Already Missing A Voice For Civility And Reason
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Already Missing A Voice For Civility And Reason

Sen. John McCain (R-AZ) receives the the 2017 Liberty Medal from former Vice President Joe Biden at the National Constitution Center on October 16, 2017 in Philadelphia, Pennsylvania. Getty Images
Sen. John McCain (R-AZ) receives the the 2017 Liberty Medal from former Vice President Joe Biden at the National Constitution Center on October 16, 2017 in Philadelphia, Pennsylvania. Getty Images

With the death of Sen. John McCain (R-Ariz.) last week, Israel lost a strong and steady friend and America lost a vital voice for civility in our increasingly rancorous and dysfunctional political universe.

McCain was a blunt and outspoken political conservative. That put him at odds with an American Jewish majority that remains heavily Democratic and progressive — but throughout his career, he was a conservative even a liberal could respect and admire.

A Vietnam war POW who endured torture and later became a leading voice against the use of torture in the war against terrorism, McCain was a staunch defender of Israel throughout his political career. He first visited Israel in 1979 with the late Sen. Henry “Scoop” Jackson (D-Wash.), a national security hawk and pro-Israel leader on Capitol Hill. McCain became a leading proponent of the U.S.-Israel strategic partnership and an early activist in the effort to thwart Iran’s quest for nuclear weapons, saying that “the United States of America can never allow a second Holocaust.”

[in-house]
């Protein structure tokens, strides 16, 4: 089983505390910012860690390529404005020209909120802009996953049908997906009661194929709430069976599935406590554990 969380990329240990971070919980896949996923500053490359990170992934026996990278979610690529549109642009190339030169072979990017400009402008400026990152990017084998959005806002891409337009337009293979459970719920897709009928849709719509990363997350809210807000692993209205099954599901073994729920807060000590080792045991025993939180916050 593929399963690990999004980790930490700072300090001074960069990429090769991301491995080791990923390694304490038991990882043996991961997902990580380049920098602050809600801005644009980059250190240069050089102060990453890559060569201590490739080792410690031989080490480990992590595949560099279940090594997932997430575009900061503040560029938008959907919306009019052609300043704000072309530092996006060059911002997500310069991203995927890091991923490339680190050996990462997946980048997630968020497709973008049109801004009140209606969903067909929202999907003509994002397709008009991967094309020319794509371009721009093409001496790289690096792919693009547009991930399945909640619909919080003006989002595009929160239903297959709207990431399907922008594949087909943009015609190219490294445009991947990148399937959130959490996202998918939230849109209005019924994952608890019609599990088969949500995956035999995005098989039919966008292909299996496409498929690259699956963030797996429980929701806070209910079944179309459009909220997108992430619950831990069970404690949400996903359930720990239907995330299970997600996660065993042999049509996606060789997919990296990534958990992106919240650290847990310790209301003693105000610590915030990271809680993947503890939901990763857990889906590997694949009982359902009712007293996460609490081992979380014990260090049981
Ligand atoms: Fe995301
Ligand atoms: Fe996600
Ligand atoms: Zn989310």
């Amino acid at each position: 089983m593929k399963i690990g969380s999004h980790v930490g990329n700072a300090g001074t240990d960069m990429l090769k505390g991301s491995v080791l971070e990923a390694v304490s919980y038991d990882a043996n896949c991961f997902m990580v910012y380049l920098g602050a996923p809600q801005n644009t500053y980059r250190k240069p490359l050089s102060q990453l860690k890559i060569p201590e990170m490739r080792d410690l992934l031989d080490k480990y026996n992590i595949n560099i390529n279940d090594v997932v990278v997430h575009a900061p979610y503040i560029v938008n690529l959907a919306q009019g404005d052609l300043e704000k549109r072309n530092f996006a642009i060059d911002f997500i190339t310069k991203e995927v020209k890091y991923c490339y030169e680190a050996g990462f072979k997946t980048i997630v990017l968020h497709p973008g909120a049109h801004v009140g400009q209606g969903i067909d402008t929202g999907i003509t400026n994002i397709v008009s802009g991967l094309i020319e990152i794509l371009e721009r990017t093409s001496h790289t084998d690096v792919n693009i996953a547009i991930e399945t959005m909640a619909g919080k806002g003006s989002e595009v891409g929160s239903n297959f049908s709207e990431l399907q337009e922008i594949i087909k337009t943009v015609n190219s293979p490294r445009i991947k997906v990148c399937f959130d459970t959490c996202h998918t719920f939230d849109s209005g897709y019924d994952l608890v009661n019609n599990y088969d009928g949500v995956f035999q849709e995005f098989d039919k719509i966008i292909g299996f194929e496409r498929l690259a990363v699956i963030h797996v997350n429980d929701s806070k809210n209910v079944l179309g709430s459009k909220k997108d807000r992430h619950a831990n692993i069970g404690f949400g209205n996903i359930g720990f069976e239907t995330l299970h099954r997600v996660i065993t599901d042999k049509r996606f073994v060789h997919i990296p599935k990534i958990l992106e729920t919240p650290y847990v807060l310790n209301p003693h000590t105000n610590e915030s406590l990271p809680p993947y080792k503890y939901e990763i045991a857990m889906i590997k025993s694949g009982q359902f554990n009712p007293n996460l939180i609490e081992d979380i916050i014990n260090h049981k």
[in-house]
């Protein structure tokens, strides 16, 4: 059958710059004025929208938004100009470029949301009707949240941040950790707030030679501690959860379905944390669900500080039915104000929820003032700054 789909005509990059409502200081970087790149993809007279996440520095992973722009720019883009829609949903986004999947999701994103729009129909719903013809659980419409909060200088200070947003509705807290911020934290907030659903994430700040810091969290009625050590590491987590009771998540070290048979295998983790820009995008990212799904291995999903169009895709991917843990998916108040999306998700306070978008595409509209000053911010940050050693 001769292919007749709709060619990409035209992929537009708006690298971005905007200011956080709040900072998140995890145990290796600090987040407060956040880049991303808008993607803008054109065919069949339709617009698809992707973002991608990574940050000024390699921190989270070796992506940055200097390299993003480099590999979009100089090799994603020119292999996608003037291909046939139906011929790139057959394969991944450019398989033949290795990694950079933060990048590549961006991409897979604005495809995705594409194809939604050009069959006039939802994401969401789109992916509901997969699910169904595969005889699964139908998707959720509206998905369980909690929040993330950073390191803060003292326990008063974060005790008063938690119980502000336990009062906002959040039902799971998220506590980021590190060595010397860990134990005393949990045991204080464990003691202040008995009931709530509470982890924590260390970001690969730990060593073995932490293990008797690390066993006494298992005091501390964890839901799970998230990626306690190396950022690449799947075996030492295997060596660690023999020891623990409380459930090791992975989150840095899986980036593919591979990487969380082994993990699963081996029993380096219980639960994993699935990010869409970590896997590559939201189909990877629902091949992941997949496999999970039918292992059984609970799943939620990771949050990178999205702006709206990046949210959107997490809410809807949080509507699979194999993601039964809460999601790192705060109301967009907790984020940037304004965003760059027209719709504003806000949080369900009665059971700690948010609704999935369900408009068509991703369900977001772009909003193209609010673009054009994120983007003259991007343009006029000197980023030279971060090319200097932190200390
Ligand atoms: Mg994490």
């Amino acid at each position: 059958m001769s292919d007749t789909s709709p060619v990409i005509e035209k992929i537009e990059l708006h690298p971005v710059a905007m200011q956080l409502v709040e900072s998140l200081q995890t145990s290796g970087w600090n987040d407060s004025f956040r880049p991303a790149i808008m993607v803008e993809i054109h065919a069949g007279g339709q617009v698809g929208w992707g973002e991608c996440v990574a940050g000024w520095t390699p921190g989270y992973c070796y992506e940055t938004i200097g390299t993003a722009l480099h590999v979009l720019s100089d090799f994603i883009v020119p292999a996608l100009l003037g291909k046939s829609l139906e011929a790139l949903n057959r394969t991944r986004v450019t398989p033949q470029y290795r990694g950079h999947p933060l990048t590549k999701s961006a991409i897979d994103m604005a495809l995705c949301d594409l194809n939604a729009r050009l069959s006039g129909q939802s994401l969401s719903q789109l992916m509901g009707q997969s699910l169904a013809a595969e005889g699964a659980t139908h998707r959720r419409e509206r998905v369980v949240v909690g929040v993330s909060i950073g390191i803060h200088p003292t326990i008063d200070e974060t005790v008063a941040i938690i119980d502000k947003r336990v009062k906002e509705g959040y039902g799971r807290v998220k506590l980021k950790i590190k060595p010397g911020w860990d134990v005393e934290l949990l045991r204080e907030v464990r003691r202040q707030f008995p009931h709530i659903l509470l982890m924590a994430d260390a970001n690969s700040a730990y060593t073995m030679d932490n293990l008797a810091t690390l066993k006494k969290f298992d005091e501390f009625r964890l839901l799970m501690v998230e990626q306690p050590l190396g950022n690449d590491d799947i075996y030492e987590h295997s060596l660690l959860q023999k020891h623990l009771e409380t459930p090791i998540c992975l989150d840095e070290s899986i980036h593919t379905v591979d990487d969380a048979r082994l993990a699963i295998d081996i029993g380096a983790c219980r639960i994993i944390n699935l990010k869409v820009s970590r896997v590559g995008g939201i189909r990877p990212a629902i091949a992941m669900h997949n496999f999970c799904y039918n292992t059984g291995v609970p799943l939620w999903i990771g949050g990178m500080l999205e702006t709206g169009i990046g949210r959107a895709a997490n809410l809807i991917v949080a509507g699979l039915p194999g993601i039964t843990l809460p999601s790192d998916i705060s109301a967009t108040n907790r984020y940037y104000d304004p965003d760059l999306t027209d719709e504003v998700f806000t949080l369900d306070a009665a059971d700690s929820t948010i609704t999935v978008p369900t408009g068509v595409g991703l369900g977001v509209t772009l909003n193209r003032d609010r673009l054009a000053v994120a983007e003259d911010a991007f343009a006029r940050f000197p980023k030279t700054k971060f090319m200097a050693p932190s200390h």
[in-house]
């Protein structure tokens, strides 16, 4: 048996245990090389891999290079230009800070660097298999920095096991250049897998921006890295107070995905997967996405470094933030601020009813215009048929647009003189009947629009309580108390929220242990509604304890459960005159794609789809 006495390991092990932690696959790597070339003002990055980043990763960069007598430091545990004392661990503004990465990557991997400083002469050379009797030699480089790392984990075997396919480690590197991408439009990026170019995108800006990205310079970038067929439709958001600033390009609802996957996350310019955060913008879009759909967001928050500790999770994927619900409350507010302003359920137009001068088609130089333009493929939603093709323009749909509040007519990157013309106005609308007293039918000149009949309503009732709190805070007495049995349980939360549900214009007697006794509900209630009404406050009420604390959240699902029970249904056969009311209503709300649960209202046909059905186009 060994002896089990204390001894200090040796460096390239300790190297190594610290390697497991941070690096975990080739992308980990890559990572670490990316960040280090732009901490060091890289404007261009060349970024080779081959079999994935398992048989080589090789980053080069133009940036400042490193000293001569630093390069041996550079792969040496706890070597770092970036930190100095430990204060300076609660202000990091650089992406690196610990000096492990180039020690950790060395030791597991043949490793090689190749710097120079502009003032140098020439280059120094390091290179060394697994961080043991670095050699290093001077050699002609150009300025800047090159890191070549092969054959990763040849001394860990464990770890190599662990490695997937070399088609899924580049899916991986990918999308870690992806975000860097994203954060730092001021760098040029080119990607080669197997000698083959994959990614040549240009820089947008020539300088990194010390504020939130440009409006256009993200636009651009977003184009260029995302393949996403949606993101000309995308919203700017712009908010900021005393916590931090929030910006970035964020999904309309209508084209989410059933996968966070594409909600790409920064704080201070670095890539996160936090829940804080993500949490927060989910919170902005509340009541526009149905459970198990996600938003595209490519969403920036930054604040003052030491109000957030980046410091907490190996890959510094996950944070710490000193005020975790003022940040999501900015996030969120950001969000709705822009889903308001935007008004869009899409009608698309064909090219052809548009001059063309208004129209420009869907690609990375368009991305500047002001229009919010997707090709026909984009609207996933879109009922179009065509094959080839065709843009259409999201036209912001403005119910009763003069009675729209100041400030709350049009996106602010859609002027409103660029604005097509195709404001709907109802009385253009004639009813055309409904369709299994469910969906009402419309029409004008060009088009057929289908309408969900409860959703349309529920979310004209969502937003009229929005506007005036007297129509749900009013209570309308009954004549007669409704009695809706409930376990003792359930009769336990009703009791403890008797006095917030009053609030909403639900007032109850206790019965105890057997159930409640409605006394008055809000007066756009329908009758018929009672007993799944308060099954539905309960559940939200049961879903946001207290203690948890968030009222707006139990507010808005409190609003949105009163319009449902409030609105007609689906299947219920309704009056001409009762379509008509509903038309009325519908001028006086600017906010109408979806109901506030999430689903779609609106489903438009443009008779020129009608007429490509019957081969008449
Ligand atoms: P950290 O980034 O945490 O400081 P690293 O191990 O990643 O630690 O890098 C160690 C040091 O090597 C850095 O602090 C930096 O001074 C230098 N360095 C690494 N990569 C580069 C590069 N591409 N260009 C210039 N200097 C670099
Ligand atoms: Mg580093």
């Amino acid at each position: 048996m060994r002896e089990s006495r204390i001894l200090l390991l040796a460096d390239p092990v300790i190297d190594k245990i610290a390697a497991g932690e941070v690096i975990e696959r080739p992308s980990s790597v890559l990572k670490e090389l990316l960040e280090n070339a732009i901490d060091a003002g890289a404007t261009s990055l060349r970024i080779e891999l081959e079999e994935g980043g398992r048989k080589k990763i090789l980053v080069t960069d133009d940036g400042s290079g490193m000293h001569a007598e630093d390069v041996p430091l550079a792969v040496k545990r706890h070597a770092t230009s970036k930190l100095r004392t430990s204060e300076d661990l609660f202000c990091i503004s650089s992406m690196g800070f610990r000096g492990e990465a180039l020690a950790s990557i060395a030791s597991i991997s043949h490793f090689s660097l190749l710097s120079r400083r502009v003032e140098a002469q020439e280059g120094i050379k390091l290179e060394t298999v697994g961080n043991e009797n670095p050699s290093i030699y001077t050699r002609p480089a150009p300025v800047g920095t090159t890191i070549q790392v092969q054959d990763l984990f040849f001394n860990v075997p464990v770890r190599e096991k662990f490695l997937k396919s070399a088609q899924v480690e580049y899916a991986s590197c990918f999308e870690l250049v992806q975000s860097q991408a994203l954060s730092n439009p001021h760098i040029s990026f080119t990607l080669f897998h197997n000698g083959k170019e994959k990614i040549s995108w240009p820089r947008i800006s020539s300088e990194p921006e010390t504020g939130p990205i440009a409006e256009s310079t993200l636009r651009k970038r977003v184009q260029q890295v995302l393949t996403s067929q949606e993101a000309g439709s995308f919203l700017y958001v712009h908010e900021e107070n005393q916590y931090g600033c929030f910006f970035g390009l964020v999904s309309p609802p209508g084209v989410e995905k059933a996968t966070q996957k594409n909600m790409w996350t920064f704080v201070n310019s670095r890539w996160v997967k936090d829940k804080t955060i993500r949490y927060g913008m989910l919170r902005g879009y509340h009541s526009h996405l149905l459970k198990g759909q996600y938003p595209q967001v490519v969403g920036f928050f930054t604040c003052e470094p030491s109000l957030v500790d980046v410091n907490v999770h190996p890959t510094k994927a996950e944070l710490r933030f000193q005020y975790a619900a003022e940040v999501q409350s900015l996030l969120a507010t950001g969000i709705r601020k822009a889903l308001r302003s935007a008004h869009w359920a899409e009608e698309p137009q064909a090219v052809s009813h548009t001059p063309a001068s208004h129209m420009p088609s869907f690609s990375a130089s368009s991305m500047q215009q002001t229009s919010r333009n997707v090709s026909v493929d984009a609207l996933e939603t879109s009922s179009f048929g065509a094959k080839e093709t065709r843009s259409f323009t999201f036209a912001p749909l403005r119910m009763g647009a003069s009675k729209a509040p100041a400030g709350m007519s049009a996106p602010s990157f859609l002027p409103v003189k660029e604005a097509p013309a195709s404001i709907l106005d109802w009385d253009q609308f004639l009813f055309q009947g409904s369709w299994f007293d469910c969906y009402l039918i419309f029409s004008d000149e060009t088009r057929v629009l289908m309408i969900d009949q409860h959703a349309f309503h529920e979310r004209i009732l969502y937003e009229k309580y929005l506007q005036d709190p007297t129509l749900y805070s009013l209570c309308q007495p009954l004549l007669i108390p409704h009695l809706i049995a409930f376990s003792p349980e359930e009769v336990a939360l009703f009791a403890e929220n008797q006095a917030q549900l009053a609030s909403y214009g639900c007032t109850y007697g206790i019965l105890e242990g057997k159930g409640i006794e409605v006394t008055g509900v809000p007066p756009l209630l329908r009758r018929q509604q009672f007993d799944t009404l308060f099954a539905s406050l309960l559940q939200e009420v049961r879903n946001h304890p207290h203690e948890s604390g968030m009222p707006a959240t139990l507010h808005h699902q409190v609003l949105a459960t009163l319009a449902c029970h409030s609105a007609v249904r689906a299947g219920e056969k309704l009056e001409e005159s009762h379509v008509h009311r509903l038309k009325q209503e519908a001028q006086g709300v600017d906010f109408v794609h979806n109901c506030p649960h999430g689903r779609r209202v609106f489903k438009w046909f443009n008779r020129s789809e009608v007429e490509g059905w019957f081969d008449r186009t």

During his unsuccessful 2008 presidential run, he repudiated the endorsement of the powerful evangelical leader John Hagee because of comments suggesting that the Holocaust was part of God’s plan to bring Jews to Israel.

Until death silenced his voice, McCain argued forcefully against the accelerating U.S. retreat from leadership in the international arena.

“A passionate advocate for American global leadership, Senator McCain rightly bemoaned those who favored a U.S. pullback from world affairs,” said David Harris, CEO of the American Jewish Committee, in a statement last week.

McCain’s ability to work across party lines — an almost extinct quality in today’s Washington — was demonstrated when he teamed up with former Sen. Russ Feingold (D-Wis.) in winning passage of the Bipartisan Campaign Reform Act of 2002, known thereafter as ‘McCain-Feingold.”

And at a time when the press is under intensified attack by leaders of his own party, McCain understood and defended its critical role in our democratic system.

“Journalists play a major role in the promotion and protection of democracy and our unalienable rights, and they must be able to do their jobs freely,” he wrote in a January Washington Post op-ed. “Only truth and transparency can guarantee freedom.”

McCain was far from perfect, but he was candid and even humorous about his mistakes — including his choice of Sarah Palin as his 2008 vice presidential running mate. He later acknowledged that he should have followed his instinct and named his close friend and colleague Sen. Joseph Lieberman for the second slot on his ticket. As American politics continues its descent into rancor, rage and recrimination, John McCain’s steady and civil presence on the political scene will be sorely missed.

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